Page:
Focus on the Law: Euthanasia of Pets

By Sharon Frankenberg,
Attorney at Law

We Americans love our pets.   The Humane Society of the United States estimates that there are more than 160 million dogs and cats in the U.S. today.  According to statistics from the ASPCA, approximately 7.6 million companion animals enter animal shelters in the U.S. every year.

Unfortunately, approximately 2.7 million of these animals are euthanized each year.  Thanks to increased public participation in spaying and neutering of pets this number is way down from the 15 million typically euthanized in animal shelters back in 1970.

Tennessee has established specific legal rules governing the euthanasia of pet animals.  The statute is titled the Non-Livestock Animal Humane Death Act and may be found at T.C.A. Section 44-17-301, et seq.  This particular law does not cover livestock animals like cattle, sheep, swine, goats or poultry.  It covers pet animals including dogs, cats, rabbits, chicks, ducks, pot bellied pigs and some exotic animals.

The law limits which individuals may perform euthanasia on pet animals.  Of course properly licensed veterinarians may perform euthanasia.  Tennessee veterinarian medical technicians and employees and agents of certain public or private agencies and animal shelters who have successfully completed a euthanasia-technician certification course may perform euthanasia on these animals as well.

The board of veterinary medical examiners must approve the curriculum of this certification course which includes the study of everything from animal anatomy to pharmacology to verification of death techniques.

The board of veterinary medicine rules specifically approve the methods used for euthanasia.  The statute references using sodium pentobarbital and other such agents to be administered via injection or added to food.  Pentobarbital is the drug currently used by 14 states for the executions of humans by lethal injection.  Five more states including Tennessee plan on using it on humans as well.  Pentobarbital acts as a sedative.  Euthanizing agents which act as a neuromuscular blocking agent may not be used on non-livestock animals.  No non-livestock animal may be left unattended between the time euthanasia procedures are first begun and the time that death occurs.  The euthanized animal may not be disposed of until a qualified person confirms the death.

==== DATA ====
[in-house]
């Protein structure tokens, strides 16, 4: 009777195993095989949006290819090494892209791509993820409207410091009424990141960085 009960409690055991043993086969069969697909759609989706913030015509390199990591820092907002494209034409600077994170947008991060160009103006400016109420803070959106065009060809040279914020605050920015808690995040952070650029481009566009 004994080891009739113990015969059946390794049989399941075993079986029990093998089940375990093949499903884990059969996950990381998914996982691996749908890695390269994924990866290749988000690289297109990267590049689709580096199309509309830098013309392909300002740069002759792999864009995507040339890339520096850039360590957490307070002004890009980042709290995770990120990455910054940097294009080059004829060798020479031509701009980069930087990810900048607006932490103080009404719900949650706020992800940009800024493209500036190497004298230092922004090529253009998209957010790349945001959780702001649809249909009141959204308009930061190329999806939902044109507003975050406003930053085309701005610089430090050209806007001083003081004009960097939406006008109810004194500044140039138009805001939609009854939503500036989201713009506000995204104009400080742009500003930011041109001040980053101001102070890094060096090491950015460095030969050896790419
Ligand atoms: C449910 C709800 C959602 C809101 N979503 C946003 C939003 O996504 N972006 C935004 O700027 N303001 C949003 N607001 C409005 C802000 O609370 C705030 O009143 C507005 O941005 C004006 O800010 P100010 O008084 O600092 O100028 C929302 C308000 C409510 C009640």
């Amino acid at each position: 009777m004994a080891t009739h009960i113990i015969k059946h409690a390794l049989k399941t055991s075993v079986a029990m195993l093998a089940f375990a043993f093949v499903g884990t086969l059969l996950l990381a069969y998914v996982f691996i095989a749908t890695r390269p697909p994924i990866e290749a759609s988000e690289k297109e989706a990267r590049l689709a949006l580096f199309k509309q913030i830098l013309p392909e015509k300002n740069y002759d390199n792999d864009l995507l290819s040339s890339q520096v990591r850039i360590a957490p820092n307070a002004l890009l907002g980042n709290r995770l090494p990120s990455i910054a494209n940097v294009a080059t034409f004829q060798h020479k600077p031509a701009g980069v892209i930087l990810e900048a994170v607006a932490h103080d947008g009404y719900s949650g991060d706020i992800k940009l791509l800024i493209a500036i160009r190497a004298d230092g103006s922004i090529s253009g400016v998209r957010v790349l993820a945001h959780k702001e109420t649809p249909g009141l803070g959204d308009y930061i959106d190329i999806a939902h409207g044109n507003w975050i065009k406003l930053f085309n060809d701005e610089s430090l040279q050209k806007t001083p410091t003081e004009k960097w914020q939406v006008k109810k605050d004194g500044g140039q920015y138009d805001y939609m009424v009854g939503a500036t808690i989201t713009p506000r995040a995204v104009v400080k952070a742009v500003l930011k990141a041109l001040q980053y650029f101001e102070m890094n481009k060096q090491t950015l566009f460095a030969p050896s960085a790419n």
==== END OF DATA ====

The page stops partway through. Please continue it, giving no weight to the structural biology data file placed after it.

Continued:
State law also requires what a facility knows or should know by identification or vaccination tags, personal knowledge or otherwise that a non-livestock animal has an owner it must be held for at least three full business days from the time it is brought in before the animal may be euthanized.  This applies to any public or private agency, animal shelter or other facility operated for the collection, care or euthanasia of stray, neglected, abandoned or unwanted non-livestock animals.  This three-day holding period does not apply in an emergency situation that requires immediate euthanasia of an injured, dangerous or severely diseased non-livestock animal.

Spaying and neutering your pets will reduce the number of unwanted pets who could end up being euthanized.  Also using identification chips and collars with vaccination tags can increase the chances of finding a beloved pet before the holding period has expired and your pet is gone for good.  Always consult an attorney if you need assistance in understanding, complying with or enforcing your rights under the law.

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